The role of CX in the post-Royal Commission banking industry

Customer experience, employee experience, transparency and accountability are the foundations upon which the banking industry must rebuild, says Gillian Mackay.

At the beginning of 2019, the findings of the Royal Commission sent shockwaves through not only the banking sector, but far beyond, exposing a raft of operational bad practice by the banks and financial services firms in question.

The sector’s collective failures to comply with the best interests of customers leaves a bitter taste that will remain for some time. As former QLD Premier Anna Bligh, was appointed as CEO of Australian Bankers Association last year, noted: “The challenge for the banks is to re-earn the trust of Australians, and there’s no easy way out of this.”

The first of the big four banks to launch an advertising campaign post-Royal Commission was Westpac. The creative outlines the brand’s commitment to helping Australians during significant moments in their life – with the first focusing on tools to help separating families. This gave a hint of the type of emotional brand building we see in the sector as banks attempt to re-establish a connection with consumers.

An ad campaign alone, however, won’t cut it. 

As Bligh also noted, “if you want to earn trust you have to be trustworthy”. This means changing some of the things that have become endemic in the industry by overhauling systematic processes and internal cultures. Which is where CX and employee experience programs can play a vital role. 

Let’s look at how.

Employees and culture 

The Royal Commission’s first observation noted employees were rewarded for achieving outcomes, regardless of what was in the best interests of customers. As the author of the report, the Hon Kenneth Hayne put it “Providing a service to customers was relegated to second place. Sales became all important. Those who dealt with customers became sellers. And the confusion of roles extended well beyond front line service staff. Advisers became sellers and sellers became advisers”.

If you want to create a truly customer-centric focused organisation then incentives and rewards must be aligned to customer outcomes, not the departmental bottom line. The most successful companies align company-wide KPIs and incentives with an agreed CX outcome (like NPS) and run a number of programs and initiatives to ensure the entire organisation is aware of how their every action can impact customer experience. 

For example, some bring to life a generic customer (and give them a name), then have every employee consider if what they are doing is in this customer’s best interest. Others regularly bring in real life customers to talk about the impact that existing procedures and processes have on their lives and to suggest alternatives.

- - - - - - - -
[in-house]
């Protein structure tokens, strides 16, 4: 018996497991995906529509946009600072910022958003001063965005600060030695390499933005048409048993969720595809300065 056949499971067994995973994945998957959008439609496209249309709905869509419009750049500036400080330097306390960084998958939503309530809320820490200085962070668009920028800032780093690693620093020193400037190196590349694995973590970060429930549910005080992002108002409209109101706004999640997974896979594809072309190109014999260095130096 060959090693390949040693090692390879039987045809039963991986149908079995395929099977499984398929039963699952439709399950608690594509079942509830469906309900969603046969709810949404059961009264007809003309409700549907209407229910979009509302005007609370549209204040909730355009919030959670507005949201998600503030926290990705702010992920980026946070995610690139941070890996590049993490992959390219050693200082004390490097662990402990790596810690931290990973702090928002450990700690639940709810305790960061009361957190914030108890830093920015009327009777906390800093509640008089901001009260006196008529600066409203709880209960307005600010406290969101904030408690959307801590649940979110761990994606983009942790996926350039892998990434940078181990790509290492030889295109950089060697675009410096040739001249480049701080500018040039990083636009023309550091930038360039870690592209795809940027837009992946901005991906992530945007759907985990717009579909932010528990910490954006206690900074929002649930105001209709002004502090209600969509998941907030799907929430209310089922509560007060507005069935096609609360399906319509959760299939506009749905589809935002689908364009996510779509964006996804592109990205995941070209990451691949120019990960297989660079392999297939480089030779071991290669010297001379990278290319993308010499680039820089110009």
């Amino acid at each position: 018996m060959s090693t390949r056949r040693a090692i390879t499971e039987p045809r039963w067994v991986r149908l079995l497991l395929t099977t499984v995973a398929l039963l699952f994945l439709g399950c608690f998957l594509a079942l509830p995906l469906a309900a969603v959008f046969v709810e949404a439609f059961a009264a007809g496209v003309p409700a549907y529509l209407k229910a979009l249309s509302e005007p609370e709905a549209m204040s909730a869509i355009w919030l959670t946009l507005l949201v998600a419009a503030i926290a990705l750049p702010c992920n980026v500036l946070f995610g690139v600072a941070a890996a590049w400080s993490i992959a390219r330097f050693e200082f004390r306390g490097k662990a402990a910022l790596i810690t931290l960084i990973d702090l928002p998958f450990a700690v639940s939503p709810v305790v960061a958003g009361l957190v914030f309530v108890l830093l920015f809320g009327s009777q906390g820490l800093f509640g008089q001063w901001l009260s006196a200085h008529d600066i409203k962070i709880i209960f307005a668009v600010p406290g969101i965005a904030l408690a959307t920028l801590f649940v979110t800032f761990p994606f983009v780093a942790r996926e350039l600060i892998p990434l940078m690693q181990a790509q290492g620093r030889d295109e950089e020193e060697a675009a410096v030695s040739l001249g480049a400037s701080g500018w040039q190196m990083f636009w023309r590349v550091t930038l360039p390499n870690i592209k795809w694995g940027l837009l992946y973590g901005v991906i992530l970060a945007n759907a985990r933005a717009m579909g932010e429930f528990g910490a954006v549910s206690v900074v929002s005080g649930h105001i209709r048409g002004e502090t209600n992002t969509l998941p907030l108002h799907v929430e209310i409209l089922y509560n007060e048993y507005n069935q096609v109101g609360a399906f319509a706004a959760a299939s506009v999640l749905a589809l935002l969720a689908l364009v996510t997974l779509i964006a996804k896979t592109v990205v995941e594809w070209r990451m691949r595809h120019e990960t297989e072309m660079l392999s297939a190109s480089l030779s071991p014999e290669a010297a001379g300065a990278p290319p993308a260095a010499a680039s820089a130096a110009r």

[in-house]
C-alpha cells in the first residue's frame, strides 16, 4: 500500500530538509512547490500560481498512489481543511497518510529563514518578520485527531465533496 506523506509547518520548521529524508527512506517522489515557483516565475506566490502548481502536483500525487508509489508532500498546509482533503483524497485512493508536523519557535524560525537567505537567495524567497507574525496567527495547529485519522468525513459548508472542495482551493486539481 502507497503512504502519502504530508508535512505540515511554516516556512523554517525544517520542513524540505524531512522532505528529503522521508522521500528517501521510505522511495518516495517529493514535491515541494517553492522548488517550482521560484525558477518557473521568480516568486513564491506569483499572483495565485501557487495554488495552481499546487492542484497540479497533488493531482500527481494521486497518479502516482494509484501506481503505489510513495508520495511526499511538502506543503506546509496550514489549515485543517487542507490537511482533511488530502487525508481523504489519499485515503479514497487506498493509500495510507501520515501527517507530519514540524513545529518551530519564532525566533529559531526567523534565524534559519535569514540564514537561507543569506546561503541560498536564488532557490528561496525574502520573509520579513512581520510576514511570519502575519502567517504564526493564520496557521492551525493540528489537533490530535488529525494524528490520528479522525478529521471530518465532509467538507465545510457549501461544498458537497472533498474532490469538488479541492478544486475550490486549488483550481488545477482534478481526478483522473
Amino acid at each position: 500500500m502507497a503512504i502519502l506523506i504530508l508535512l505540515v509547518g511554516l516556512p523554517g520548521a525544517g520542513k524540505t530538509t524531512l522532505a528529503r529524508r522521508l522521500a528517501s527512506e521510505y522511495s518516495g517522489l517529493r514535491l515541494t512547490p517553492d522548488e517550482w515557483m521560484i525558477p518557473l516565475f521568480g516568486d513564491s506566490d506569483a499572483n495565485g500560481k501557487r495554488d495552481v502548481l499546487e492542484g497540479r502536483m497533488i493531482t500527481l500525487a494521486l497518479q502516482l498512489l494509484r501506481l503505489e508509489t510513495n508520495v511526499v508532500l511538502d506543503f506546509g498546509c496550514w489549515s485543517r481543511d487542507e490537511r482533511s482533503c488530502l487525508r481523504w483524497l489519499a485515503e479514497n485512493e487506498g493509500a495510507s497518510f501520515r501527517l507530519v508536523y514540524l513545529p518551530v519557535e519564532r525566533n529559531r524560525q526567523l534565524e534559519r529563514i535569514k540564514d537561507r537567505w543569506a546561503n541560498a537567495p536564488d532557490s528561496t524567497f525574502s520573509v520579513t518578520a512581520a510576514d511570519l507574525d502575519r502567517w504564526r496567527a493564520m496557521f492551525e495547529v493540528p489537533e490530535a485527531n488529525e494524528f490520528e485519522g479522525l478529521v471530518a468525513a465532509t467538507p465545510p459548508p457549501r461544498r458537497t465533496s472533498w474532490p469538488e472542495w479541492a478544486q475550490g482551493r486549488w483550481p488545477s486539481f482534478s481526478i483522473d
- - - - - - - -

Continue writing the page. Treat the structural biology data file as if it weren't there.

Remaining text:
The key takeaway here is that truly customer-centric businesses give their employees a direct line of sight to the customer so they can understand – and be rewarded for – the impact their role has on them.  

C-Suite commitment

The Royal Commission’s findings focus a lot of attention on the accountability of senior executives, recommending “a senior executive within the bank be [held] accountable for the bank meeting the promises it makes to customers in respect of the products it sells or issues to them”. 

This highlights how the C-Suite’s commitment to putting the customer first is one of the most important predicators of success for companies who wish to transform their customer and employee experience. Unless customer obsession becomes part of the organisation’s DNA, genuine change won’t be possible. 

From my experience, the biggest successes occur when the CEO is one of the most vocal CX champions. Some of our clients make it mandatory for the C-Suite and senior managers to spend at least a day a year (if not more) either in retail outlets, call centres or on whatever front line they have, to ensure they have firsthand experience dealing with customers in the real-world and not just as part of a workflow chart. 

Transparency

The Royal Commission also examined customer transparency (or lack thereof) and its importance. It found customers weren’t able to make informed choices because “consumers often had little detailed knowledge or understanding of the transaction and consumers had next to no power to negotiate the terms.”

For an organisation to truly put the customer at the centre of everything, putting the mechanisms in place for informed choice is key. This means using integrated Voice of Customer feedback to identify systematic issues. It’s important to incorporate as much feedback data (both structured and unstructured) into a Voice of Customer programme as possible. For example, social media and external review sites provide a wealth of insight into real and potential issues and provide a rich seam of insights. 

Our most forward-looking clients are also looking to use technology to achieve a preventative service model when it comes to experience; ultimately hoping to solve problems before a customer even knows there is an issue. Trust is not easy to rebuild but it can be done with the right people, technology and tools.

Many companies boast of how failing helps the business grow and mistakes can make you stronger. For the finance sector, there is a real opportunity to rebuild. For businesses peering in from outside, the Royal Commission marks a landmark crisis from which to learn.

Gillian Mackay is strategic consulting director at MaritzCX.

Image credit Olena Kachmar © 123RF